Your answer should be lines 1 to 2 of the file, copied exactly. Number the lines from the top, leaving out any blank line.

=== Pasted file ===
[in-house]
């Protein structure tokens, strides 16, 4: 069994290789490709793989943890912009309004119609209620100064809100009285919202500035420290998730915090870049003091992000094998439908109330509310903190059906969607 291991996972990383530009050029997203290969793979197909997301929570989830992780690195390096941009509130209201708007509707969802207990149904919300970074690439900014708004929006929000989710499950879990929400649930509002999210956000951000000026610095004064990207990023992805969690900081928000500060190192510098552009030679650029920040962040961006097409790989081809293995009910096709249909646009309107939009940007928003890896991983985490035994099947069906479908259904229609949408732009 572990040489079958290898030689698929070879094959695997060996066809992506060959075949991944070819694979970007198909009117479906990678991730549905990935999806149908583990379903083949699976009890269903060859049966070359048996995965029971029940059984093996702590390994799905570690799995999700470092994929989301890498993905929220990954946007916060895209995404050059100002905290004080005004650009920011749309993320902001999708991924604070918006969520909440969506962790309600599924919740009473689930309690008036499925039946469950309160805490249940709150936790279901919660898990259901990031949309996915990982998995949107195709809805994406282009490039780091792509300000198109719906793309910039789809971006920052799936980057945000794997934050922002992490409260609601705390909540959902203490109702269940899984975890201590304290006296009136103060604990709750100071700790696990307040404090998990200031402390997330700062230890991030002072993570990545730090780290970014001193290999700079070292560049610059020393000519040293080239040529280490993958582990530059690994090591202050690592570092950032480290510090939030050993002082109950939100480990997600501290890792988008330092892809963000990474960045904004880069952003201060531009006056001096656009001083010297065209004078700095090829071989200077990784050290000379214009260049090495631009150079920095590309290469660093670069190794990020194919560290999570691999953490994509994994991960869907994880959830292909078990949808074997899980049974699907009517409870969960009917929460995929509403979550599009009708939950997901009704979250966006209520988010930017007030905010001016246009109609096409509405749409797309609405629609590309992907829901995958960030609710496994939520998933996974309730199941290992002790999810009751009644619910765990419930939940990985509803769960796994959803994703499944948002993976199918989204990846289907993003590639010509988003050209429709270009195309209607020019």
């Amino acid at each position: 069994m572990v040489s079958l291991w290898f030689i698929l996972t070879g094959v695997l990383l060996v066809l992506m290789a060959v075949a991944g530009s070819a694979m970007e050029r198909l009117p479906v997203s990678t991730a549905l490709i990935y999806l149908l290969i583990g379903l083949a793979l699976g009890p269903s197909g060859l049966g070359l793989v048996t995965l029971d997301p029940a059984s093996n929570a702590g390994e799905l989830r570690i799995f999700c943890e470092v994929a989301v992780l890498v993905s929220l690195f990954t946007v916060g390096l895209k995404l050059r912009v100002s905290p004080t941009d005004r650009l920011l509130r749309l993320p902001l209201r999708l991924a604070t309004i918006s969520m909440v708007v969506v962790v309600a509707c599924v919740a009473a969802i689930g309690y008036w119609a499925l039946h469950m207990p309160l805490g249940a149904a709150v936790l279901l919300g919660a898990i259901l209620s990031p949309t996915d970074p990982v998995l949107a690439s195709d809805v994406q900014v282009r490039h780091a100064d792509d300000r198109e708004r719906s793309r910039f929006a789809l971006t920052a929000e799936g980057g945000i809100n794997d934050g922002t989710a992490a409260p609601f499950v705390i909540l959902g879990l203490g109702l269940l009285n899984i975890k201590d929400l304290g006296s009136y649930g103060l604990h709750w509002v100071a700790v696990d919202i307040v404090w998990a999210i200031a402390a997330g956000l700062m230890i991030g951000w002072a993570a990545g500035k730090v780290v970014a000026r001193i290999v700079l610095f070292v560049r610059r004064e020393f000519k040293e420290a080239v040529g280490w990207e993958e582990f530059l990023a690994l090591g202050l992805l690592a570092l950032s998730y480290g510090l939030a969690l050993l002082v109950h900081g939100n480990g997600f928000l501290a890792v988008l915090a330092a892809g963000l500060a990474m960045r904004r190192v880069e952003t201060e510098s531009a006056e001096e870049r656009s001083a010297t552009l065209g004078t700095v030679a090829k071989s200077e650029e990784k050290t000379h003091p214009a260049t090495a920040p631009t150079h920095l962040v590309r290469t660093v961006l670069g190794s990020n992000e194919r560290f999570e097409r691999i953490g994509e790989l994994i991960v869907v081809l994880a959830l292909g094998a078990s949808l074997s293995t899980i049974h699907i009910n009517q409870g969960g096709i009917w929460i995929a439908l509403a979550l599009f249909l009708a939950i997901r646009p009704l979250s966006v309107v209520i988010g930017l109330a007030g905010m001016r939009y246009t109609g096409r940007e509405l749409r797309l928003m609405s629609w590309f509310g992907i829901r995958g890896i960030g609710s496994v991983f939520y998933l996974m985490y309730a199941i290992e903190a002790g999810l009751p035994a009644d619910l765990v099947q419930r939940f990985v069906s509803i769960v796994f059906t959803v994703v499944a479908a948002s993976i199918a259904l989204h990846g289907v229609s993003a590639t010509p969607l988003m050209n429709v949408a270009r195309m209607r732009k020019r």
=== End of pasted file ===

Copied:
[in-house]
């Protein structure tokens, strides 16, 4: 069994290789490709793989943890912009309004119609209620100064809100009285919202500035420290998730915090870049003091992000094998439908109330509310903190059906969607 291991996972990383530009050029997203290969793979197909997301929570989830992780690195390096941009509130209201708007509707969802207990149904919300970074690439900014708004929006929000989710499950879990929400649930509002999210956000951000000026610095004064990207990023992805969690900081928000500060190192510098552009030679650029920040962040961006097409790989081809293995009910096709249909646009309107939009940007928003890896991983985490035994099947069906479908259904229609949408732009 572990040489079958290898030689698929070879094959695997060996066809992506060959075949991944070819694979970007198909009117479906990678991730549905990935999806149908583990379903083949699976009890269903060859049966070359048996995965029971029940059984093996702590390994799905570690799995999700470092994929989301890498993905929220990954946007916060895209995404050059100002905290004080005004650009920011749309993320902001999708991924604070918006969520909440969506962790309600599924919740009473689930309690008036499925039946469950309160805490249940709150936790279901919660898990259901990031949309996915990982998995949107195709809805994406282009490039780091792509300000198109719906793309910039789809971006920052799936980057945000794997934050922002992490409260609601705390909540959902203490109702269940899984975890201590304290006296009136103060604990709750100071700790696990307040404090998990200031402390997330700062230890991030002072993570990545730090780290970014001193290999700079070292560049610059020393000519040293080239040529280490993958582990530059690994090591202050690592570092950032480290510090939030050993002082109950939100480990997600501290890792988008330092892809963000990474960045904004880069952003201060531009006056001096656009001083010297065209004078700095090829071989200077990784050290000379214009260049090495631009150079920095590309290469660093670069190794990020194919560290999570691999953490994509994994991960869907994880959830292909078990949808074997899980049974699907009517409870969960009917929460995929509403979550599009009708939950997901009704979250966006209520988010930017007030905010001016246009109609096409509405749409797309609405629609590309992907829901995958960030609710496994939520998933996974309730199941290992002790999810009751009644619910765990419930939940990985509803769960796994959803994703499944948002993976199918989204990846289907993003590639010509988003050209429709270009195309209607020019």